- Young Kwak
- The man behind the pizza: Mark Starr, of David's
Restaurant owners have enough to worry about. Are the forks clean? Is that fish fresh? Is my staff happy? Am I going to make money this month? It’s a high-stress, high-turnover business.
But many restaurants (and other businesses) in Spokane master these details enough to ask the bigger questions, too: Am I supporting my fellow businesses? Am I giving back to my community? Am I making a difference?
Here are two local restaurants that can answer those questions with a solid yes.
You’ll see it at any of Spokane’s big community events — the big red fire truck from David’s Pizza. Hoopfest, Bloomsday, Spokefest. It’s there. Even at smaller events, like bike rides and block parties. But what you may not realize is David’s isn’t making a profit from the pies at these events. The income may go towards the event. Or their services may have been purchased at an auction.
“It’s just something we do,” says David’s owner Mark Starr, who’s owned the popular Gonzaga-area pizzeria for almost 15 years. “I’ve always tried to be invested in a lot of different things.”
No kidding. Just take a look at the David’s dossier. The YMCA, Vanessa Behan, Inland Northwest Blood Centers, the Boys and Girls Club, the Browne’s Addition Concert Series, Friends of the Falls, Cystic Fibrosis, the Fill the Boot campaign. You name the local institution or charity, and David’s has probably lent them a hand.
“Yesterday, we were contacted by Coaches vs. Cancer,” Starr said last week. “We’re gonna donate catering to them. It’s a very worthy cause, and they’re gonna auction that off. We do the same thing with Camp Reed.”
This is the way Starr likes to help out — by donating his time, by showing up in person. Just writing a check, he says, “is like dropping your card in a fish bowl for a free lunch. I don’t think that’s sending the right message. If you put in an effort, that means more to them.”
However you give, though, he stresses its importance — for individuals as well as for business owners. “Look at our economy now and the troubled times people are going through,” he says.
“If I just sat at home and worried about our profits, I just wouldn’t be comfortable with myself.”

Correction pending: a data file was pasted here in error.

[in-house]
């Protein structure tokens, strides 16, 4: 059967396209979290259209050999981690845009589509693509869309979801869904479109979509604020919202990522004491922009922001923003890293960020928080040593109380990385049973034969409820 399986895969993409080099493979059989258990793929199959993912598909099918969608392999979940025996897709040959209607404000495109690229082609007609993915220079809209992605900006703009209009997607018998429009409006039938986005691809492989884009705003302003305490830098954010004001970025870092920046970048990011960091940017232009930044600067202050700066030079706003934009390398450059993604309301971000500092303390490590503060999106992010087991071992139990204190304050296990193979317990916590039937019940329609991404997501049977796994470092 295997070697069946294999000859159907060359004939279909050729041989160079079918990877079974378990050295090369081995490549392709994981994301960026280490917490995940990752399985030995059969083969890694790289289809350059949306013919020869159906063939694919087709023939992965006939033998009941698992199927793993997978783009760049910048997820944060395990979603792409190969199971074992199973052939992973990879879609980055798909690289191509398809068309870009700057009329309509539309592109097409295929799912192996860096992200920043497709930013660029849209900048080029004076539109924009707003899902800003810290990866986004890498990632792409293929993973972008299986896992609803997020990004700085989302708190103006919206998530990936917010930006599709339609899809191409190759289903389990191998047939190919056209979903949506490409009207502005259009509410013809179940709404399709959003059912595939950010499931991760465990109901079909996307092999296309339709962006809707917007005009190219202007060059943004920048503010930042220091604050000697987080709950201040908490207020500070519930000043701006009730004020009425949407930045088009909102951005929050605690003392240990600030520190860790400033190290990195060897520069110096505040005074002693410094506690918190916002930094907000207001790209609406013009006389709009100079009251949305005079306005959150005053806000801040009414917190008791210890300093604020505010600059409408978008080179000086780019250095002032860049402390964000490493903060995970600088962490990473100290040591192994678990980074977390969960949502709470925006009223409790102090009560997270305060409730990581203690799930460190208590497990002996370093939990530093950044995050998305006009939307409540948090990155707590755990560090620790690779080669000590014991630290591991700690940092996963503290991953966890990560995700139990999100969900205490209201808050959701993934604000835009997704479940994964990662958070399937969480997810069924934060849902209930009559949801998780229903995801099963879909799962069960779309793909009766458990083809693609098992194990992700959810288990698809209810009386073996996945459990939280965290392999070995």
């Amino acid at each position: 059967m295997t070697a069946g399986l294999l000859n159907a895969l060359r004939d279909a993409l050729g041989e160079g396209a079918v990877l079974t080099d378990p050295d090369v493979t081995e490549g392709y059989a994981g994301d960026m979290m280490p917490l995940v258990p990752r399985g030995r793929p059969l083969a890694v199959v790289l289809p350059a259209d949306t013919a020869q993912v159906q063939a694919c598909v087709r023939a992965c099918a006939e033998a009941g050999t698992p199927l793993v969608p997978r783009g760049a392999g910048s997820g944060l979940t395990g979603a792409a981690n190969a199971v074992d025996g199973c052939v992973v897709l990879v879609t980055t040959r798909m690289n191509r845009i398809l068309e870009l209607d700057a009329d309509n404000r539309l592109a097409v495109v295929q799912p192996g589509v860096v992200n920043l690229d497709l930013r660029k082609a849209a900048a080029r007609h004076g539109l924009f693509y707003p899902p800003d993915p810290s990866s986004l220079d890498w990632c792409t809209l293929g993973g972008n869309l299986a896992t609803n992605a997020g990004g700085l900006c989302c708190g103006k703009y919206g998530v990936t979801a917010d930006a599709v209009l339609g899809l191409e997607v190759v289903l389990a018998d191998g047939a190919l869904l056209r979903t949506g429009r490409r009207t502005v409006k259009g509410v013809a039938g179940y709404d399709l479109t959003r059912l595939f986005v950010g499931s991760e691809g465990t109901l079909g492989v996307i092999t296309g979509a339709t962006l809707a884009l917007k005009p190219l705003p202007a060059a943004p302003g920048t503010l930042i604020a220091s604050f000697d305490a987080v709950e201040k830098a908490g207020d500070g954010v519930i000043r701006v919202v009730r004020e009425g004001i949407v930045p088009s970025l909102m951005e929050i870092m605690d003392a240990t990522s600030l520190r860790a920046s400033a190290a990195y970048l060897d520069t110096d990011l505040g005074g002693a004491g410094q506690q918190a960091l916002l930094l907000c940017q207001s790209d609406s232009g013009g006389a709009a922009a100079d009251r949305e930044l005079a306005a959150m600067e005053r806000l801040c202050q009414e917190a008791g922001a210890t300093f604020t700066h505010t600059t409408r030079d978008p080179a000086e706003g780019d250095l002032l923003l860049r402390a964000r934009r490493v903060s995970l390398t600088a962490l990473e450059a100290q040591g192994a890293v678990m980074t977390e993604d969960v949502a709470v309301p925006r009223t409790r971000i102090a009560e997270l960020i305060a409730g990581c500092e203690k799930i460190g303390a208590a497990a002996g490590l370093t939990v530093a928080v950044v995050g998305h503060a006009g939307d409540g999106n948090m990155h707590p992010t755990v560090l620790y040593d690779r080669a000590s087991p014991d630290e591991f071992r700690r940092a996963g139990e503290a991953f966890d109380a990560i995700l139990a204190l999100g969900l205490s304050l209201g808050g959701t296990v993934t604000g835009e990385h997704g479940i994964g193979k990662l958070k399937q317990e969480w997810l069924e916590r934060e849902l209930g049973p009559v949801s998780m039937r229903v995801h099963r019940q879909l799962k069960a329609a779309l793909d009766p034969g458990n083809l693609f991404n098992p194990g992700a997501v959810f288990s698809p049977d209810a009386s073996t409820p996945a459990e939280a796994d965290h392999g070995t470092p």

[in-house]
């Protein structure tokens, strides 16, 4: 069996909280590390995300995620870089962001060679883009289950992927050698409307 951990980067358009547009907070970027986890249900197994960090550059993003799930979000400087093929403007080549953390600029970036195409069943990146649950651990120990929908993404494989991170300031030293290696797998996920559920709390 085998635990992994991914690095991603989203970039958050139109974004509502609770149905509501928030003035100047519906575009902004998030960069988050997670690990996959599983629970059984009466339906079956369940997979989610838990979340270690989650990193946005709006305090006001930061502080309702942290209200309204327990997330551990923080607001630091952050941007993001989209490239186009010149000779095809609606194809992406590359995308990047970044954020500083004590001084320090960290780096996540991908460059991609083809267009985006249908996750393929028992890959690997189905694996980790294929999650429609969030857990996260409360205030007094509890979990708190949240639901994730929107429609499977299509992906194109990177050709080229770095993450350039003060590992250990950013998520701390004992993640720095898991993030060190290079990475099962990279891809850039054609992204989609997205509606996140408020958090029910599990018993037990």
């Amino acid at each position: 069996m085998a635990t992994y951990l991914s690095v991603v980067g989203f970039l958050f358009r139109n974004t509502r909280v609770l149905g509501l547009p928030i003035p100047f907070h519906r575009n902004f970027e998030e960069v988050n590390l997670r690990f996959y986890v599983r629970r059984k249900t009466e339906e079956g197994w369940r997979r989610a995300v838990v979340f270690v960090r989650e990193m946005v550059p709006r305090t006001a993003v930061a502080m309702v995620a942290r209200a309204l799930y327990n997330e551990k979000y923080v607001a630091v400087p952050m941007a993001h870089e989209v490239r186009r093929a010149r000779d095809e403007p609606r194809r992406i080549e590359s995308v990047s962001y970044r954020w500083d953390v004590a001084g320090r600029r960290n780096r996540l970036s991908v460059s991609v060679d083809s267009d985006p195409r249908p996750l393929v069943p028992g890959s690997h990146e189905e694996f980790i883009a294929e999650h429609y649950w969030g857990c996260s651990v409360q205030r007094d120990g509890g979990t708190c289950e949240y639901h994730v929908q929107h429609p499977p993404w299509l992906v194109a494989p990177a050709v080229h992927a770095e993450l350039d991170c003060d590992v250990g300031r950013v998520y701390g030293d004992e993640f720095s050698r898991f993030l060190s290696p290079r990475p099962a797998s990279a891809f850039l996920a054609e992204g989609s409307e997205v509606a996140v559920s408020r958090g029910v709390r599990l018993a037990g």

The Satellite Diner
“The most amazing thing is our customers,” says Kimberly Dunham, co-owner of the 13-year-old Satellite Diner, a Spokane institution and late-night haven. Once the restaurant decides to get behind a cause or charity, its customers line up behind them. “It doesn’t matter if it’s good times or bad. ‘If you’re in, I’m in.’ When Katrina happened, people were so desperate to help,” she says. “[And] if they’re part of a community to help — and this is a community — it makes people feel good to give.”
The diner has worked for years with St. Jude’s, muscular dystrophy and the Humane Society, but it’s been involved with perhaps dozens more — Safety Net, Feed Spokane, Parades for Paws. They’ll tie special events at the restaurant to charities. They’ve raised money for regular customers who have fallen onto hard times.
“We have such loving people and there are lots of situations that call for acts of kindness,” says Dunham.
Some of their philanthropic work has been simply rallying other businesses to help. “[It’s] the businesses locally that give gift certificates or their time, whether it’s a haircut or the trainer across the street who gives his time. We’re kind of just the vessel for that.
“I don’t think we’re any more outstanding than anyone else, because we couldn’t do it without the other ones,” she says.
Dunham and David’s Mark Starr both stress that they’re not in it for the recognition. (In fact, both were reluctant to talk to The Inlander for that reason.) That’s not the point.
“I get a tremendous amount of fulfillment and enjoyment out of being able to do something and make somebody’s life a little easier,” says Starr, who underscores that actually showing up at his charities’ doorsteps is also just plain fun.
Dunham gets biblical.
“We try to never let the left hand know what the right hand is doing,” she says of balancing profit with philanthropy. “I think that came from God himself, actually.”